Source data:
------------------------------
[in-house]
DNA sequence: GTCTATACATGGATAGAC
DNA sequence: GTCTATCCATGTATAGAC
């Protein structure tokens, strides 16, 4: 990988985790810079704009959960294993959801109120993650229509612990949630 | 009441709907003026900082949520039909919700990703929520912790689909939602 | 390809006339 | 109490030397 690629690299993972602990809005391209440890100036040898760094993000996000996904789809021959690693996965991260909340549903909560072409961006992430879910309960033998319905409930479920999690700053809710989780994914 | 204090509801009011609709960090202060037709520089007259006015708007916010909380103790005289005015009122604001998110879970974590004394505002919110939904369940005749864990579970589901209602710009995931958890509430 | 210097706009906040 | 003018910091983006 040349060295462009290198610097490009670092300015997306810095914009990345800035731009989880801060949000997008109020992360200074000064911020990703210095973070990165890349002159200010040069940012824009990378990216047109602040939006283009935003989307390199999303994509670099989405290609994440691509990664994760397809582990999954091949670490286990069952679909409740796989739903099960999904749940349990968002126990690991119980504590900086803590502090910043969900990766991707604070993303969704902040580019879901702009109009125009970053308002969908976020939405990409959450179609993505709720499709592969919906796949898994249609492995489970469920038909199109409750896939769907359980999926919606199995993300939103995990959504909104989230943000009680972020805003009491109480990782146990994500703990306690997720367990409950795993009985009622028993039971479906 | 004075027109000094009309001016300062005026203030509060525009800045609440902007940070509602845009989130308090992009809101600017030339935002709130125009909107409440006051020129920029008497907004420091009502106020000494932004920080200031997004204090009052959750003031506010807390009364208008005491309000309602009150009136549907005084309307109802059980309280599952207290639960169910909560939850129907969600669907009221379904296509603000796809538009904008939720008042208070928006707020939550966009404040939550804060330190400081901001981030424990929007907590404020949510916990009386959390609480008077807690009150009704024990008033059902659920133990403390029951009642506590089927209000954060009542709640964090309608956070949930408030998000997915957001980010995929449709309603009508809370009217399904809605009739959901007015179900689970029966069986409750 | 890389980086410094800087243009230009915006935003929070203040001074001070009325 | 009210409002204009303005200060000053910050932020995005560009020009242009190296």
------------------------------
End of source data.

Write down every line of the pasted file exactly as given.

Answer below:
[in-house]
DNA sequence: GTCTATACATGGATAGAC
DNA sequence: GTCTATCCATGTATAGAC
């Protein structure tokens, strides 16, 4: 990988985790810079704009959960294993959801109120993650229509612990949630 | 009441709907003026900082949520039909919700990703929520912790689909939602 | 390809006339 | 109490030397 690629690299993972602990809005391209440890100036040898760094993000996000996904789809021959690693996965991260909340549903909560072409961006992430879910309960033998319905409930479920999690700053809710989780994914 | 204090509801009011609709960090202060037709520089007259006015708007916010909380103790005289005015009122604001998110879970974590004394505002919110939904369940005749864990579970589901209602710009995931958890509430 | 210097706009906040 | 003018910091983006 040349060295462009290198610097490009670092300015997306810095914009990345800035731009989880801060949000997008109020992360200074000064911020990703210095973070990165890349002159200010040069940012824009990378990216047109602040939006283009935003989307390199999303994509670099989405290609994440691509990664994760397809582990999954091949670490286990069952679909409740796989739903099960999904749940349990968002126990690991119980504590900086803590502090910043969900990766991707604070993303969704902040580019879901702009109009125009970053308002969908976020939405990409959450179609993505709720499709592969919906796949898994249609492995489970469920038909199109409750896939769907359980999926919606199995993300939103995990959504909104989230943000009680972020805003009491109480990782146990994500703990306690997720367990409950795993009985009622028993039971479906 | 004075027109000094009309001016300062005026203030509060525009800045609440902007940070509602845009989130308090992009809101600017030339935002709130125009909107409440006051020129920029008497907004420091009502106020000494932004920080200031997004204090009052959750003031506010807390009364208008005491309000309602009150009136549907005084309307109802059980309280599952207290639960169910909560939850129907969600669907009221379904296509603000796809538009904008939720008042208070928006707020939550966009404040939550804060330190400081901001981030424990929007907590404020949510916990009386959390609480008077807690009150009704024990008033059902659920133990403390029951009642506590089927209000954060009542709640964090309608956070949930408030998000997915957001980010995929449709309603009508809370009217399904809605009739959901007015179900689970029966069986409750 | 890389980086410094800087243009230009915006935003929070203040001074001070009325 | 009210409002204009303005200060000053910050932020995005560009020009242009190296």